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Chinese Music Buskers in Tsim Sha Tsui

Although not officially allowed it is not uncommon to see buskers in Tsim Sha Tsui, here one plays the Erhu, a two stringed bowed instrument, as well as a western mouth organ.

Many of the buskers are experienc musicians from Mainland China who have travelled to the district to earn some extra money.  They can be found throughout the tourist area os Tsim Sha Tsui, here in the pedestrian underpass on the corner of Nathan Road and Salsbury Road taking advantage of the good acoustics.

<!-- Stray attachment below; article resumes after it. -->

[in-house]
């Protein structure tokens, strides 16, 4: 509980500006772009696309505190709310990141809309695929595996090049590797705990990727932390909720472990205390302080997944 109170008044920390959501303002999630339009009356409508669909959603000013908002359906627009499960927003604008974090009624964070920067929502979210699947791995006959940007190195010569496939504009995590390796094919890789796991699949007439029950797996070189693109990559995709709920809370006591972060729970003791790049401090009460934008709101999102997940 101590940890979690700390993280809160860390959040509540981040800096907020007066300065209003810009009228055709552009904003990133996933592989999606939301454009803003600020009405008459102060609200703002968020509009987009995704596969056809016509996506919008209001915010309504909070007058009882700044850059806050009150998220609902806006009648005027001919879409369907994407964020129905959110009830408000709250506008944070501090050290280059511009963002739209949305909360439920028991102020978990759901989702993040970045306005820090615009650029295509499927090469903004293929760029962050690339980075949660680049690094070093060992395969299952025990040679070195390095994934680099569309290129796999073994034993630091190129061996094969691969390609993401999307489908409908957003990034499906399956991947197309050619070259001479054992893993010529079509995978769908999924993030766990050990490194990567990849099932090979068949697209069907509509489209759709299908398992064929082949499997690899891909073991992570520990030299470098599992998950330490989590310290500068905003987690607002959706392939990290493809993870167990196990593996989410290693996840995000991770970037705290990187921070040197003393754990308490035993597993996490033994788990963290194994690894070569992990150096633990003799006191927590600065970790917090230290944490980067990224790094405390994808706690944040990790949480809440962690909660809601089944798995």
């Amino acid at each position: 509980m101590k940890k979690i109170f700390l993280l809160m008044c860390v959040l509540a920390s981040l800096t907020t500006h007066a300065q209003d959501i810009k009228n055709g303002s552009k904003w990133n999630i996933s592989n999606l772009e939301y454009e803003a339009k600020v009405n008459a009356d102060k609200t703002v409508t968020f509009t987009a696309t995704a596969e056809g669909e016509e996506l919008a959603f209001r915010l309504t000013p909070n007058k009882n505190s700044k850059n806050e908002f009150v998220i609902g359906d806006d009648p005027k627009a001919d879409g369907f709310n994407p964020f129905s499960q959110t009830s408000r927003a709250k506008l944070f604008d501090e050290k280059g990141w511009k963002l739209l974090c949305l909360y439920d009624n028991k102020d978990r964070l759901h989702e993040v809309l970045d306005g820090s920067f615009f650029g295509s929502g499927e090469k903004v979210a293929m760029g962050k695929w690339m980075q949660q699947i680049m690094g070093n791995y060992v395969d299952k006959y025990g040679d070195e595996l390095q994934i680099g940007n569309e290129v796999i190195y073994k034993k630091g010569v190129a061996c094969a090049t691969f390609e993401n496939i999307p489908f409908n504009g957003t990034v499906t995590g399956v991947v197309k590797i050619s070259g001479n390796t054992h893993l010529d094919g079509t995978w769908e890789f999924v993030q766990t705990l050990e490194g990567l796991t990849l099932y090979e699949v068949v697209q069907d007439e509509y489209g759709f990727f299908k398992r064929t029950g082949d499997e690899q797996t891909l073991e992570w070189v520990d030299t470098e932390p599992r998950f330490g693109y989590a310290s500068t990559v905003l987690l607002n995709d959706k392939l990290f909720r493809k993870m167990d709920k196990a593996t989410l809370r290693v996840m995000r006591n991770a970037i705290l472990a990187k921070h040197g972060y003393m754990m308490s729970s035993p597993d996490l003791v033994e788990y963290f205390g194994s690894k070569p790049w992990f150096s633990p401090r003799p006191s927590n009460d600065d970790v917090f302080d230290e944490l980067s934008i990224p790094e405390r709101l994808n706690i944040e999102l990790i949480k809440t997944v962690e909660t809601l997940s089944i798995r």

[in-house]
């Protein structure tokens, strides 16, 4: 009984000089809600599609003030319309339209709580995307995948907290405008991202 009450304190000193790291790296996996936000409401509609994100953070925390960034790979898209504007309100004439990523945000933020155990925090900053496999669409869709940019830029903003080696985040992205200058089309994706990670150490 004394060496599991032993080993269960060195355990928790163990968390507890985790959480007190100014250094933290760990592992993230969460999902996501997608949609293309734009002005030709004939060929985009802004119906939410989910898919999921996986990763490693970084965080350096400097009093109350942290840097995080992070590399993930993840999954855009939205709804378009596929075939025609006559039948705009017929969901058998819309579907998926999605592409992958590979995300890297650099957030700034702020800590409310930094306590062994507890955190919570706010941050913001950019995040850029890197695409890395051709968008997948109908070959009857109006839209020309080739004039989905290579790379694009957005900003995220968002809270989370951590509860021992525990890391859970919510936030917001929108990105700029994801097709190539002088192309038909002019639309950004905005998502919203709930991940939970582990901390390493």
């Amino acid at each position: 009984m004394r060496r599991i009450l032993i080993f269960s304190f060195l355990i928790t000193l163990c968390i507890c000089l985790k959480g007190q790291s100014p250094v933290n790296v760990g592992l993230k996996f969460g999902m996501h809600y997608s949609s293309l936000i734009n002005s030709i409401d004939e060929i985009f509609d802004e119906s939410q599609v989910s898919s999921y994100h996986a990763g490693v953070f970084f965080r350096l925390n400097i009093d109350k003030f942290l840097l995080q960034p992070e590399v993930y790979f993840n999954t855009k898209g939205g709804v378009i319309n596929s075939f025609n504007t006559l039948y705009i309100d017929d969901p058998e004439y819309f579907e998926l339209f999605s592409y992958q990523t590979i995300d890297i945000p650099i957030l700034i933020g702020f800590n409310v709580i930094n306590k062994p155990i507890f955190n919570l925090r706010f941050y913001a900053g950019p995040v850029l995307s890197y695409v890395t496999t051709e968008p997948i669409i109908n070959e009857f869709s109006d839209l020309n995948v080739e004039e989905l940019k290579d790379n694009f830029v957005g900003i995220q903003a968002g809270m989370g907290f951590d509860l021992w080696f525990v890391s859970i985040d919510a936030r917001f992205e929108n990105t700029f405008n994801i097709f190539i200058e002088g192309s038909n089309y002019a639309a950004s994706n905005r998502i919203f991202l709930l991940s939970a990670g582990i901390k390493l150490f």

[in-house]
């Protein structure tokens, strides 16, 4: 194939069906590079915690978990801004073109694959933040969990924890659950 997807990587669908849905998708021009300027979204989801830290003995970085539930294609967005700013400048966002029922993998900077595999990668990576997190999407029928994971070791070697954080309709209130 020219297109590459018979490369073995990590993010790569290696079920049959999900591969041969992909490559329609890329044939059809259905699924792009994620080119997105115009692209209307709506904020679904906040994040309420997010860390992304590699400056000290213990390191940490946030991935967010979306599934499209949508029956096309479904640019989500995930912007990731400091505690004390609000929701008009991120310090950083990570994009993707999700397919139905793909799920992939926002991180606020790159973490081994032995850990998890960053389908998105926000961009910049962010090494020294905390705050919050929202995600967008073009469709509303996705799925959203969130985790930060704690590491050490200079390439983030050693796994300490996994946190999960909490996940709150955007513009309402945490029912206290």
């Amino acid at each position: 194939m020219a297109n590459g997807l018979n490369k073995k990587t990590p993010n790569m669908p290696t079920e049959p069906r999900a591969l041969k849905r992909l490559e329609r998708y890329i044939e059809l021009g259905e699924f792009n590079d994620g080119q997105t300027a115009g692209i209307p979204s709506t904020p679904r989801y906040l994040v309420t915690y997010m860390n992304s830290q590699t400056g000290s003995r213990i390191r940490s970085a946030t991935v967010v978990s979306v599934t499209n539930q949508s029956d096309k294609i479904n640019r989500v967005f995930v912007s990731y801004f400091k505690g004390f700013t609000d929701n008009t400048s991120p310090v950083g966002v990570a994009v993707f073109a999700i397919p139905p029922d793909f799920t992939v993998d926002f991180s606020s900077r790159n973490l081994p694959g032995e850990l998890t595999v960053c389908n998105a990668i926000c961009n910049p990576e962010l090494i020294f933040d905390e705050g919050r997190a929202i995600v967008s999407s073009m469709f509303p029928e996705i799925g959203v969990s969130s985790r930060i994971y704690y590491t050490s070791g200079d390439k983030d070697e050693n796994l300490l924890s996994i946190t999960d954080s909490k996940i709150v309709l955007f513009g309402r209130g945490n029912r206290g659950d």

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Tsim Sha Tsui Tsimshatsui?

In Chinese the district is called 尖沙嘴, which literally means Tip Sand Mouth, and is a reference to the sandy river which once flowed here, long since covered by land reclamation.  The pronunciation is impossible to describe using Roman letters alone, some attempts include Jim Shar Joy and Chim Sa Choi but none are of course accurate, and it is very hard for a non Chinese native to pronounce the words correctly.  Hence the common abriviation into TST - sounded out as "tee-ess-tee".  Everybody in Hong Kong will understand if you say TST.

When it comes to writing you will see Tsim Sha Tsui and Tsimshatsui used equally, both are acceptable.  But not Tsimsha Tsui or Tsim Shatsui, that would be incorrect.  However you say or write it, TST is a fascinating place to be.


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